A much more efficient implementation of DES may be one where thesubstitution tables (S1 ” S8) are replaced with (P(S1) ” P(S8)). Inother words, the output of each lookup table P(Sx) produces the 32-bitvalue that corresponds to the permutation of the 4-bit output of theoriginal lookup table Sx.

Figure7 – Combine the Permutation and the Substitution in a Single Step

In addition to this method's advantage of performing both thesubstitution and the permutation in a single step, this methodeliminates the need to concatenate the eight 4-bit outputs of thesubstitution tables (S1 ” S8).

Instead, the final result is obtained through addition of the eight32-bit outputs of the modified tables (P(S1) ” P(S8)), which combinethe substitution and permutation operations together. Pictorially, thisis shows in Figure 7 above.

Advanced Encryption Standard (AES)
AES is a block cipher that operates on input blocks of size 128 bits. Ablock is stored in a 4×4 state array of 8-bit elements, and isprocessed iteratively a specified number of rounds Nr. The pseudo codein Figure 8 below shows thecipher stage that processes the state array.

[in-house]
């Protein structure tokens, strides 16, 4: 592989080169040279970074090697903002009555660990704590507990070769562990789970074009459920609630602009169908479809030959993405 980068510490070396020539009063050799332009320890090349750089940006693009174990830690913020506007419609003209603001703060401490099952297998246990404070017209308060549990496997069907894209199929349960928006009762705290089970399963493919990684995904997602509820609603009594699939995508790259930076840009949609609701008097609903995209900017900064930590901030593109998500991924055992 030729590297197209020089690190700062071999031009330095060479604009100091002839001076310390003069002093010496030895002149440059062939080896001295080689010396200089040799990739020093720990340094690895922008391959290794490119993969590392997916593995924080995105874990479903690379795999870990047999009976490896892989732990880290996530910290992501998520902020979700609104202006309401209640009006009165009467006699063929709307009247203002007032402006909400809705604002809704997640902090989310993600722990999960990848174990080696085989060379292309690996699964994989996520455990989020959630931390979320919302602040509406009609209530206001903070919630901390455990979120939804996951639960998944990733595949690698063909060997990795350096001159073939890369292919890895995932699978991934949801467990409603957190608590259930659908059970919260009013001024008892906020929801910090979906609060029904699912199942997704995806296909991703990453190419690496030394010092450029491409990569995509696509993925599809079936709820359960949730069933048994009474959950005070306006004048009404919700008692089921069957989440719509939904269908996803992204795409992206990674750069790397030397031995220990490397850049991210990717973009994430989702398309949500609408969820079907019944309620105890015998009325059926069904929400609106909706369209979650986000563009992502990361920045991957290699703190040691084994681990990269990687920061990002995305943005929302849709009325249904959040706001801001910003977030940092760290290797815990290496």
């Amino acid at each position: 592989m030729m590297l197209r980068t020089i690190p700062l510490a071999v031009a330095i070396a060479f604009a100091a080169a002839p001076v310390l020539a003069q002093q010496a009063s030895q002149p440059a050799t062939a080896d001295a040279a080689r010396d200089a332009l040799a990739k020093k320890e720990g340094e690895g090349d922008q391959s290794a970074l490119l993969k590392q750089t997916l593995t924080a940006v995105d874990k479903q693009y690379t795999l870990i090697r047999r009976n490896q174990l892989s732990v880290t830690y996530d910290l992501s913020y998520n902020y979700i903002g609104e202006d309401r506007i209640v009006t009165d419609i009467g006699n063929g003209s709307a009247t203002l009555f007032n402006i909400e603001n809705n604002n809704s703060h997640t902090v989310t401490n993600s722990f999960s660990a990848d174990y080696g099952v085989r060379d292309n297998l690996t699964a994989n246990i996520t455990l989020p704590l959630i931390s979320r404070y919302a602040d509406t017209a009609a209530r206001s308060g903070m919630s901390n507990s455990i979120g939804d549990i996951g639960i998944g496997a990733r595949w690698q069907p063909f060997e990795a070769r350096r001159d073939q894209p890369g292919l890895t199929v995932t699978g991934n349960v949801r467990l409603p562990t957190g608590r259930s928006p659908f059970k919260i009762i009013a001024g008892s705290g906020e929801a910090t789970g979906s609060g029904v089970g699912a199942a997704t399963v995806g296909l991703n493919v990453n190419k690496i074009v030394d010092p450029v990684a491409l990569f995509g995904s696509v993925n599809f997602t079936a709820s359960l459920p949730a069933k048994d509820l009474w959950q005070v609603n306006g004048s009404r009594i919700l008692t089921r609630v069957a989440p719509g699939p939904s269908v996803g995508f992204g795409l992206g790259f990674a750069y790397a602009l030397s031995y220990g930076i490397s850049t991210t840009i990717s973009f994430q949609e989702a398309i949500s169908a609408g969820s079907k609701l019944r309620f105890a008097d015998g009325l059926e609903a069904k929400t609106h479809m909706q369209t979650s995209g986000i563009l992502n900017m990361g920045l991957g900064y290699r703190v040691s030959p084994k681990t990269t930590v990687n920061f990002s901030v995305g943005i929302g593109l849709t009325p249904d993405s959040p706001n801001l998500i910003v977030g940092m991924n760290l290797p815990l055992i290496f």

Figure8 – The AES Cipher Stage

SubBytes(state) is an operation in which the elements of the statearray are replaced according to a substitution table as shown in Figure 9 below.

Figure9 – The AES SubBytes() Operation

SubBytes() is typically implemented as a lookup from a 256-entrytable. A sample implementation is shown in Figure 10 below .

Figure10 – A Trivial Implementation of AES' SubBytes()

ShiftRows(state) is shown in Figure11 below . If every four elements in a row were thought of as a32-bit word, ShiftRows(state) can be implemented simply on 32-bitarchitectures as a word rotate instruction.

Figure11 – The AES ShiftRows() Operation

In MixColumns(state), which is shown in Figure 12 below, every state columnis transformed through a matrix multiplication. The operations(multiplications and additions) are performed in a finite field.Addition in the Galois field 28 is achieved through an XOR of theterms.

In AES' MixColumns(), only multiplications by {02} and by {03} takeplace. In GF(28), multiplication of Sxx by {02}, denoted as ({02}.Sxx),is achieved by a left shift of Sxx followed by a conditional XOR.Multiplication in GF(28) by {03}, denoted as ({03}.Sxx), is achieved as({02}.Sxx) + Sxx. Hence, multiplication by {03} is achieved through aleft shift of Sxx, a conditional XOR, and an XOR.

Figure12 – The AES MixColumns() Operation